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I'm writing a musical theatre piece and I want one of the male character's parts to be sung completely in falsetto, but I have no idea what clef to write it in. Would I write it in treble clef or tenor clef? To my understanding, the range for male falsetto is equivalent to a soprano, right? So if I were to write it in tenor clef it would be very high up on the ledger lines. Would it make more sense to write it in treble clef and write it as I would for a soprano?!

Also: At what note does falsetto usually start? Is it like female head voice, or does it start lower? I'm extremely confused on this since I'm female.

  • It starts on different notes for different people. A bass's falsetto will be rather different from a tenor's. – phoog May 14 '16 at 4:24
  • It will depend to an extent on where the vocalist's break point is - it'll be different for each person. The key may or may not be appropriate. Write it on the stave that's familiar, and put an 8va or 15va on the clef sign to show it's up an octave or two. – Tim May 14 '16 at 6:15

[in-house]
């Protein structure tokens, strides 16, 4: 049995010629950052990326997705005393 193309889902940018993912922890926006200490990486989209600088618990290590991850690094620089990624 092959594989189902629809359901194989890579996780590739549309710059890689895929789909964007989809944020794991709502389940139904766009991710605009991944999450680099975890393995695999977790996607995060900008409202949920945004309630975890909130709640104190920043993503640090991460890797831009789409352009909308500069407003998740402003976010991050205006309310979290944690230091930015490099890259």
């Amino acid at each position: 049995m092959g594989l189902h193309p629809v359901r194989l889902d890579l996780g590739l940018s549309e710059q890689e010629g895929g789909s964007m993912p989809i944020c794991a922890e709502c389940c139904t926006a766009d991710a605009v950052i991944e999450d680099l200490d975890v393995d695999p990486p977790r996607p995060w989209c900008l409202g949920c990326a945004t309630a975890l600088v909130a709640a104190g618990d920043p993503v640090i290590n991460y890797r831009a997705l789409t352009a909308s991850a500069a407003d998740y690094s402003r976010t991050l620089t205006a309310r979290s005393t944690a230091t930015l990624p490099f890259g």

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The range for male falsetto tends to be that of alto. A few soloists might dip into mezzosoprano ranges, but alto is quite more common.

One reason is that for a usable falsetto range, you are better off with a deeper chest voice and that limits the higher range. If you want your singer to stay solidly in falsetto, you'll still want to avoid low alto range (A3 tends to be on the low side even for a baritone falsetto so you cannot expect significant volume there and below without register change, but the actual falsetto low point varies between singers).

With regard to the clef, you'll use standard violin clef. It's fine for spelling out the range, and today's singers who are comfortable in that range are used to it.

There are several hardly-anything-but falsetto parts in Orff's Carmina Burana written in bass clef and labelled for baritone.

I would not recommend doing that: falsetto singing is not a weird trick on the side nowadays so you can expect singers with control of that range and technique to be more comfortable with violin clef.

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